Australian scholarship on language curricula and pedagogy in the review period has provided significant insights into the enactment of the national Australian Curriculum for Languages and English. This body of work has made pivotal contributions to our understanding of language provision in Australia, the development and implementation of national curricula for languages and English, and pedagogical changes that support English language learners in both school and tertiary settings.

5.1 Language provision, curriculum and pedagogy

The provision of languages other than English programs has remained a topic of interest in applied linguistics research. For many years, Australia and other English-speaking jurisdictions have been confronted by the challenge of the rapid decline in languages studies in senior secondary school years. In Australia, despite numerous policy initiatives (e.g., Liddicoat et al., Reference Liddicoat, Curnow and Scarino2016; Lo Bianco, Reference Lo Bianco1987) and rich language diversity within the community, fewer than 10% of Year 12 students study a language as their final year subject (Cruickshank & Wright, Reference Cruickshank and Wright2016). The low-level uptake in language studies mirrors trends found in the United Kingdom (Board & Tinsley, Reference Board and Tinsley2016; Tinsley & Dolezal, Reference Tinsley and Dolezal2018) and the United States (Pufahl & Rhodes, Reference Pufahl and Rhodes2011).

Australian applied linguistic research in the review period has advanced knowledge on critical issues and, therein, strategies for redressing the widespread decline (Caruso & Brown, Reference Caruso and Brown2015, Reference Caruso and Brown2017; Cruickshank et al., Reference Cruickshank, Black, Chen, Tsung and Wright2020; Cruickshank & Wright, Reference Cruickshank and Wright2016; Kohler, Reference Kohler2021). Cruickshank and Wright (Reference Cruickshank and Wright2016), for example, provide a comprehensive analysis of provision of languages in primary schools and uptake and continued study in upper secondary schools. The study finds that language provision and uptake vary across schools, educational systems (i.e., government, catholic education and private independent schools), and between metropolitan and regional areas (Cruickshank & Wright, Reference Cruickshank and Wright2016). Notably, the social economic status (SES) of a school strongly influences both the availability and types of languages offered. The influence of SES influence was most pronounced in Years 9 and 10, where lower-SES schools predominantly offer community languages as their language electives (see also, Scrimgeour et al., Reference Scrimgeour, Morgan, Cruickshank and Hajek2018). Contrary to expectations set by language policy discourse, Cruickshank and Wright (Reference Cruickshank and Wright2016) argue that early language uptake does not necessarily result in sustained language studies during senior high school years. Instead, the lower scaling of community languages in the university entry ranking strongly influences the student's decision to study a language in the final high school year. Thus, the SES distribution of languages provision reproduces social inequality, further ‘marginalising students in lower-SES schools’ (Cruickshank & Wright, Reference Cruickshank and Wright2016, p. 91). The issues of equity and access to languages studies are further explored by Cruickshank et al. (Reference Cruickshank, Black, Chen, Tsung and Wright2020), which offer suggestions for addressing the gap between language policy and uptake. These include mandating language provision, the enhancement of resource allocation, and a re-evaluation of the university entry scaling, specifically for language subjects.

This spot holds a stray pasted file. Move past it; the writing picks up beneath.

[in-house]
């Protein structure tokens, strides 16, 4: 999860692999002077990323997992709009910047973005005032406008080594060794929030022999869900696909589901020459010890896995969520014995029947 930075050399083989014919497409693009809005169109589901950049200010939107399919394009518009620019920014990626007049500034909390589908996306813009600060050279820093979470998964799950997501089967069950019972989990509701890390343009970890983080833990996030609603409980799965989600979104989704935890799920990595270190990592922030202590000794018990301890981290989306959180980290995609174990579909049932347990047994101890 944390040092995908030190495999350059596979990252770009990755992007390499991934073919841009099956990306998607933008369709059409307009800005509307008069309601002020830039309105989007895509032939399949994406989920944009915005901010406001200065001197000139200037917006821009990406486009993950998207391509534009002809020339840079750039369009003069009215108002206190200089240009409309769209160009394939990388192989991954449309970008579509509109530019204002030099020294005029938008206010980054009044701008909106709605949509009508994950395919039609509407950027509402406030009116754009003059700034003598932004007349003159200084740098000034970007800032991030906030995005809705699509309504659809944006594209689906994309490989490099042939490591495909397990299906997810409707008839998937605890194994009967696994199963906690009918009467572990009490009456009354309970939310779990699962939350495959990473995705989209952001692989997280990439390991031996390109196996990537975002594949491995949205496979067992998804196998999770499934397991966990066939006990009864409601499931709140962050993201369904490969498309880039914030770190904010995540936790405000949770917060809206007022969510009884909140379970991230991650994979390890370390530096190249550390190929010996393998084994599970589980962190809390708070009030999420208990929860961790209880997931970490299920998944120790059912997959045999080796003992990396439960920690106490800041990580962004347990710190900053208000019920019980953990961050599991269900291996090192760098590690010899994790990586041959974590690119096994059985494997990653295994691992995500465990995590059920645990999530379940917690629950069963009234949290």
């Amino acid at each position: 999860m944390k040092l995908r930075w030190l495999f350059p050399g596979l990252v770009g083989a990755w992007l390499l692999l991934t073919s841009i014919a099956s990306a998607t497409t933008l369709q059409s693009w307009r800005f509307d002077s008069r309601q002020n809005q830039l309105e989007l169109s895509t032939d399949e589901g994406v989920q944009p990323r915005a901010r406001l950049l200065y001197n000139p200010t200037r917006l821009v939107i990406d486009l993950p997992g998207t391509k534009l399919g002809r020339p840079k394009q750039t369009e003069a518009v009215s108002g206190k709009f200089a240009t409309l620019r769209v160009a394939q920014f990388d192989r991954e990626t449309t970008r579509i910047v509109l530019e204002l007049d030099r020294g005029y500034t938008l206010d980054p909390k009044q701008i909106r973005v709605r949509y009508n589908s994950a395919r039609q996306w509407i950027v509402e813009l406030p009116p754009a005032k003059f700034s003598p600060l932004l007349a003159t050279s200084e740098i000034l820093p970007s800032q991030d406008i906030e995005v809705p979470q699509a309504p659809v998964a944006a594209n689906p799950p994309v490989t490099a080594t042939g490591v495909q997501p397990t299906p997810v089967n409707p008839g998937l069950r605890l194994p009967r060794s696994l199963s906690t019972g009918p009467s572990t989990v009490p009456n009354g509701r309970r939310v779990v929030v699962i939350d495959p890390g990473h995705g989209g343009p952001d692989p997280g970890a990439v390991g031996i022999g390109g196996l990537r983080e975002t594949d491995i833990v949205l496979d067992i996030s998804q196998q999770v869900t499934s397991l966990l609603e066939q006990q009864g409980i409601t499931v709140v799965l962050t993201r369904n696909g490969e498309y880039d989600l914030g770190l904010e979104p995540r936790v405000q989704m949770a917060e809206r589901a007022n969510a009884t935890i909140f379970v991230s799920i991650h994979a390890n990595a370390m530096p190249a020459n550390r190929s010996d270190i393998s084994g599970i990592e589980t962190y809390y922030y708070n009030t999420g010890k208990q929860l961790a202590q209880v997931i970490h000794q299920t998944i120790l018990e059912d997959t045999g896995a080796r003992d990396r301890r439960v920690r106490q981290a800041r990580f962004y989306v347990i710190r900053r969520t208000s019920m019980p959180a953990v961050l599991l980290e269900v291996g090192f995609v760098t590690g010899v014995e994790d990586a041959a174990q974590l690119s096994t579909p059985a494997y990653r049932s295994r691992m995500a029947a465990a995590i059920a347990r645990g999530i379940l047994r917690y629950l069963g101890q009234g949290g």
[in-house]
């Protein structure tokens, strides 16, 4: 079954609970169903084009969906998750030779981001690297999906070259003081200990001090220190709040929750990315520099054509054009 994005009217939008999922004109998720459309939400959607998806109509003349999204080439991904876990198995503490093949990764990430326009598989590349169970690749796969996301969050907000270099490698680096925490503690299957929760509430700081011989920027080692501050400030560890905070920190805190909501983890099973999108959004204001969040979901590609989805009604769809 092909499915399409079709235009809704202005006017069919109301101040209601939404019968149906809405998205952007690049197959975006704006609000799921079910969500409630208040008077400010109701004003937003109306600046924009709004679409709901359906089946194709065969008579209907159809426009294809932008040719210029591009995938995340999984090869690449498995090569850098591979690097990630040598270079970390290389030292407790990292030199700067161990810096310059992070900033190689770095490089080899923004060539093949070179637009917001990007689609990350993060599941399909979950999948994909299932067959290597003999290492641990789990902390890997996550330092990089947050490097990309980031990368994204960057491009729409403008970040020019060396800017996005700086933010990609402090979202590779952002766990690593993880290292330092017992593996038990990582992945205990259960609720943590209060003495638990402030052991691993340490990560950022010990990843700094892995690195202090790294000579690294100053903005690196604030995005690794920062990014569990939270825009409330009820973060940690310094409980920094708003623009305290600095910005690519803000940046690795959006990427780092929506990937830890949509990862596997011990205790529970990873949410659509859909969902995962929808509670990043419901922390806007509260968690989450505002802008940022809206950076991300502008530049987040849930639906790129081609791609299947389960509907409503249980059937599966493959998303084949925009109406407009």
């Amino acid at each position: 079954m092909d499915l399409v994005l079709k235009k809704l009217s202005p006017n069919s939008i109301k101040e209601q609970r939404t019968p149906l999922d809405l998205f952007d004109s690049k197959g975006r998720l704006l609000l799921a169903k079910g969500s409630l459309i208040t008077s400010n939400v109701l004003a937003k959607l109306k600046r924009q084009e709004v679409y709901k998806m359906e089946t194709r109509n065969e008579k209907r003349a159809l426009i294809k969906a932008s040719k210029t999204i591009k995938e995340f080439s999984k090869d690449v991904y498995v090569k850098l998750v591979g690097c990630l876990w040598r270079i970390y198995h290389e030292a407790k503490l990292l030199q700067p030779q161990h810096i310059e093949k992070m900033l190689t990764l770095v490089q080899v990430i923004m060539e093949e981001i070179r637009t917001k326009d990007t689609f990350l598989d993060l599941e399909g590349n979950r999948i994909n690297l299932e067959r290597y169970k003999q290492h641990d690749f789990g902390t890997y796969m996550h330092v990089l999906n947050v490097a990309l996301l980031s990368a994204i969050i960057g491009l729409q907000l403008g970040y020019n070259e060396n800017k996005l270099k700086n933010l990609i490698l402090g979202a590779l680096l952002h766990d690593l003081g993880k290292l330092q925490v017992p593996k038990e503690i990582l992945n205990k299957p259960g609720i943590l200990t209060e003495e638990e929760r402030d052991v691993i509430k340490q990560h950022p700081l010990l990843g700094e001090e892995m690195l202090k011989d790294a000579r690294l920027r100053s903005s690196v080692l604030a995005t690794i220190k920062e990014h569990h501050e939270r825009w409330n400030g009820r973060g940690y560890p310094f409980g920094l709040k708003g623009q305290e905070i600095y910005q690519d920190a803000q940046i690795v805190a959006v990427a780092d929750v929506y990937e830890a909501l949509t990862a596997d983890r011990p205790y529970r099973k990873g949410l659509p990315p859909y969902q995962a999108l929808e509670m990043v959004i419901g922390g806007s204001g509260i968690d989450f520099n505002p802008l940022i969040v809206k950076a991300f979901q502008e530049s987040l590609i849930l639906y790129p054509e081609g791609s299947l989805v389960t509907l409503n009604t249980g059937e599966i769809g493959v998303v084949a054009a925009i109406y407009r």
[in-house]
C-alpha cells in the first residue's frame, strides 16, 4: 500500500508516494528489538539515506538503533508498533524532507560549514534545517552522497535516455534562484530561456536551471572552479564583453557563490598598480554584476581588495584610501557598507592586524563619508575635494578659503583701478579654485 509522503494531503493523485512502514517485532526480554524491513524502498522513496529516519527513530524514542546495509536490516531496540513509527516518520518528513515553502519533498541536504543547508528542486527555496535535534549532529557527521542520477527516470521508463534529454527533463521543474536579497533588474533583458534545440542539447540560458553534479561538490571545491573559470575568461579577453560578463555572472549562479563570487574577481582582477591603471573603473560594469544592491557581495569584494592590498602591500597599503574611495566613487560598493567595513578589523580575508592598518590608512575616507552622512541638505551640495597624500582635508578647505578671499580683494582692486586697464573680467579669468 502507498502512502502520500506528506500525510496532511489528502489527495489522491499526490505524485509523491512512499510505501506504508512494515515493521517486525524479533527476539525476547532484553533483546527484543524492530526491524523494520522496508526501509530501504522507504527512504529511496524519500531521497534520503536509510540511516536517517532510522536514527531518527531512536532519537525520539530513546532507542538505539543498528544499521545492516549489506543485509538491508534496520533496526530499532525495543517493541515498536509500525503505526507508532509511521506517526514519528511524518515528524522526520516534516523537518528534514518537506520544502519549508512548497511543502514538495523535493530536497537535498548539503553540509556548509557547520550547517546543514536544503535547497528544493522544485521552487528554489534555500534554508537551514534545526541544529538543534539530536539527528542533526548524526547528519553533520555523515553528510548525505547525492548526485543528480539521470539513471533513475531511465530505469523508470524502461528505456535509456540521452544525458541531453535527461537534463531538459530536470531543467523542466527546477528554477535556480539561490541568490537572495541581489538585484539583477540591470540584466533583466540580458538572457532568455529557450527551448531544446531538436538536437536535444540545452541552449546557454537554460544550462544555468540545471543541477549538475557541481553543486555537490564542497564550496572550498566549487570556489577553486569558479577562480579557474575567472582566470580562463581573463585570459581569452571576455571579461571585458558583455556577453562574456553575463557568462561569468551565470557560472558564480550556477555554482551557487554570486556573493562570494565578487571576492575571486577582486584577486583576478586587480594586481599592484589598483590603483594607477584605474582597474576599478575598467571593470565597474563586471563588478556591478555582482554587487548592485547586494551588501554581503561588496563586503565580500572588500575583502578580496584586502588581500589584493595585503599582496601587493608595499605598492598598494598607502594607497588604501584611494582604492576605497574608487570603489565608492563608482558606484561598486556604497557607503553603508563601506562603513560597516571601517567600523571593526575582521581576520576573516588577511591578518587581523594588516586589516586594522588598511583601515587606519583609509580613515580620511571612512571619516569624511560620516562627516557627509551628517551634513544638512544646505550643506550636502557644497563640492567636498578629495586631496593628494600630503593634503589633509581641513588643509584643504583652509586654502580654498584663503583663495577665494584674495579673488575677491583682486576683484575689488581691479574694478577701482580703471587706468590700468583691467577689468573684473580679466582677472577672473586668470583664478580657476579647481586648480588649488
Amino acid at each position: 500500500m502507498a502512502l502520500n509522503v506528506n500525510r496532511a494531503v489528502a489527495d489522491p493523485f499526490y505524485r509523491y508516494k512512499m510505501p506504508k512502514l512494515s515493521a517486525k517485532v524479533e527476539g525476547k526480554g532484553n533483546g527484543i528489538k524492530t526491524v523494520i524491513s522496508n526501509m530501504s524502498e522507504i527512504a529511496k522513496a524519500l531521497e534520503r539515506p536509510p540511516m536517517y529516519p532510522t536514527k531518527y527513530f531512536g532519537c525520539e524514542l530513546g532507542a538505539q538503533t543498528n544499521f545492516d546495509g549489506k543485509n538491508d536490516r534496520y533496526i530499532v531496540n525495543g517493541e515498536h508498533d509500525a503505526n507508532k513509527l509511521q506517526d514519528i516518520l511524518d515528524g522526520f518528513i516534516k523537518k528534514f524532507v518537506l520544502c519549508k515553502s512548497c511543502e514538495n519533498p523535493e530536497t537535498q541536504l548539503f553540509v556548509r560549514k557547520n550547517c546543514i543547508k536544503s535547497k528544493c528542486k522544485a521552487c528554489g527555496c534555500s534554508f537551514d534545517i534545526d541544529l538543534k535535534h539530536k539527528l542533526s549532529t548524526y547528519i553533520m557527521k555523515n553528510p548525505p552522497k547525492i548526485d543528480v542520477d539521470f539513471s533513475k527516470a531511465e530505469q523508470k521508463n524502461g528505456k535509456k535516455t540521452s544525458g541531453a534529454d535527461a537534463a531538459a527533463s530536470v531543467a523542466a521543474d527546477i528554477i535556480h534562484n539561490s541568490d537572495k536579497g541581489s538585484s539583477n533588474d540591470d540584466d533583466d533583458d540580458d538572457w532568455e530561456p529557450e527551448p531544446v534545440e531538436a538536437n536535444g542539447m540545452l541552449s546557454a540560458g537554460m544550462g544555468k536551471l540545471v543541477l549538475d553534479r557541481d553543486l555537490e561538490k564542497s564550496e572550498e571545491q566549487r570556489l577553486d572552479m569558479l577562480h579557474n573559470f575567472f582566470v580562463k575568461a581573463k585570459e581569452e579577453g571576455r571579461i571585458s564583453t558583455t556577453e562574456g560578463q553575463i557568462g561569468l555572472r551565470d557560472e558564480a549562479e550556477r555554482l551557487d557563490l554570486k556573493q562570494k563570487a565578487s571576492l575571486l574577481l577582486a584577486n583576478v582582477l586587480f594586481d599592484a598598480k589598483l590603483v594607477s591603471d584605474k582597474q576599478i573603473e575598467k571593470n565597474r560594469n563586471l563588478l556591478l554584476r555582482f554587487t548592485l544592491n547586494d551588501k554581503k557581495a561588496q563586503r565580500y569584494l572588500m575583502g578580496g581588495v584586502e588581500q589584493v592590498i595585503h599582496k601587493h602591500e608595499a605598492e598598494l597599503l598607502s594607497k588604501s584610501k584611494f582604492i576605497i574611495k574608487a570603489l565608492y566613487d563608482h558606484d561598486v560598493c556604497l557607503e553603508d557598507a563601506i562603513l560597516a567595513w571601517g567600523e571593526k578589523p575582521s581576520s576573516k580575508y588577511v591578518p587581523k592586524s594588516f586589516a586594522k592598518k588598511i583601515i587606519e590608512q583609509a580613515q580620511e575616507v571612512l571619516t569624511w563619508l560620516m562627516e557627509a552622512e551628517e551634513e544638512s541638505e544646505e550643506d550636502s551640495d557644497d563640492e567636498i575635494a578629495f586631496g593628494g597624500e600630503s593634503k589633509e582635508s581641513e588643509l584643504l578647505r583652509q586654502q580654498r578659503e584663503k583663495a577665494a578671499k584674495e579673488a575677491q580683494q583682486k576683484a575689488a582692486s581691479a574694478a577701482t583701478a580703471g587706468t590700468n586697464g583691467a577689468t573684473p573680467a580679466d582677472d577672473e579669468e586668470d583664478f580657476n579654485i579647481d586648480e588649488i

Studies reviewed have also examined the provision of specific languages in schools (Kohler, Reference Kohler2021) and tertiary settings (Caruso & Brown, Reference Caruso and Brown2015, Reference Caruso and Brown2017). Kohler (Reference Kohler2021), for example, provides a detailed analysis of the state and nature of Indonesian language education in government schools in Australia. The study offers rich insights into the complex forces and ideologies influencing Indonesian language provision in Australian schools. Within the tertiary context, Caruso and Brown (Reference Caruso and Brown2015) shed light on critical factors such as degree structure and accessibility in influencing students’ choices in language study through an examination of the uptake of Italian. While these structural elements are critical, they argue that they need to be complemented by robust policy support to be truly effective. Building on this work, Caruso and Brown (Reference Caruso and Brown2017) provides a critical analysis of Australia's policy incentives (such as the Language Bonus, which offers tangible benefits such as additional points and financial incentives) to stimulate and sustain student engagement with language studies at the school and university settings. They suggest that, although these incentives have been successful in promoting initial uptake in language studies, their long-term effectiveness in maintaining interest and proficiency requires further investigation.